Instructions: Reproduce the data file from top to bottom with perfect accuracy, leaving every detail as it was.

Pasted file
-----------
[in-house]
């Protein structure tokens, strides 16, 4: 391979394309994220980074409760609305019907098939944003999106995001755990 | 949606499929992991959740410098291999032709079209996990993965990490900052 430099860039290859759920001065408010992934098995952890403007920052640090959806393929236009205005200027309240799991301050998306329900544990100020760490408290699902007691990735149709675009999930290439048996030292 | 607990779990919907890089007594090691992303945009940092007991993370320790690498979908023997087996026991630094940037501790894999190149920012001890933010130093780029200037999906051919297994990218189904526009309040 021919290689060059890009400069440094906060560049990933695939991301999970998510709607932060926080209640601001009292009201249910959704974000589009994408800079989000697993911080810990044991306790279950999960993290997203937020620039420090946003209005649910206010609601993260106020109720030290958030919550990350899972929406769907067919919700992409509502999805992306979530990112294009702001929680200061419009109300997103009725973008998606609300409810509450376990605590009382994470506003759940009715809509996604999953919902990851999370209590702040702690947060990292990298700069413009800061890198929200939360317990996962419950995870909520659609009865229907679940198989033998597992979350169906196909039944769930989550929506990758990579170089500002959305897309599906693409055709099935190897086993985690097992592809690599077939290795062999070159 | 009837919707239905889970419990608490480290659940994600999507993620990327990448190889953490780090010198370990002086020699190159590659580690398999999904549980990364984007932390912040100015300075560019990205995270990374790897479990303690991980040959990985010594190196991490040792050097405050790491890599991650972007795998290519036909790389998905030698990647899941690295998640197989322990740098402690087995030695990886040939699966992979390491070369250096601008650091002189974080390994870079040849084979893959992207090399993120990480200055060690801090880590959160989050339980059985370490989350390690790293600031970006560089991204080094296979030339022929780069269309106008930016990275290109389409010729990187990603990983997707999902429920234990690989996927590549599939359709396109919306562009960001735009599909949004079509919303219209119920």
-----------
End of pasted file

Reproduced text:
[in-house]
């Protein structure tokens, strides 16, 4: 391979394309994220980074409760609305019907098939944003999106995001755990 | 949606499929992991959740410098291999032709079209996990993965990490900052 430099860039290859759920001065408010992934098995952890403007920052640090959806393929236009205005200027309240799991301050998306329900544990100020760490408290699902007691990735149709675009999930290439048996030292 | 607990779990919907890089007594090691992303945009940092007991993370320790690498979908023997087996026991630094940037501790894999190149920012001890933010130093780029200037999906051919297994990218189904526009309040 021919290689060059890009400069440094906060560049990933695939991301999970998510709607932060926080209640601001009292009201249910959704974000589009994408800079989000697993911080810990044991306790279950999960993290997203937020620039420090946003209005649910206010609601993260106020109720030290958030919550990350899972929406769907067919919700992409509502999805992306979530990112294009702001929680200061419009109300997103009725973008998606609300409810509450376990605590009382994470506003759940009715809509996604999953919902990851999370209590702040702690947060990292990298700069413009800061890198929200939360317990996962419950995870909520659609009865229907679940198989033998597992979350169906196909039944769930989550929506990758990579170089500002959305897309599906693409055709099935190897086993985690097992592809690599077939290795062999070159 | 009837919707239905889970419990608490480290659940994600999507993620990327990448190889953490780090010198370990002086020699190159590659580690398999999904549980990364984007932390912040100015300075560019990205995270990374790897479990303690991980040959990985010594190196991490040792050097405050790491890599991650972007795998290519036909790389998905030698990647899941690295998640197989322990740098402690087995030695990886040939699966992979390491070369250096601008650091002189974080390994870079040849084979893959992207090399993120990480200055060690801090880590959160989050339980059985370490989350390690790293600031970006560089991204080094296979030339022929780069269309106008930016990275290109389409010729990187990603990983997707999902429920234990690989996927590549599939359709396109919306562009960001735009599909949004079509919303219209119920």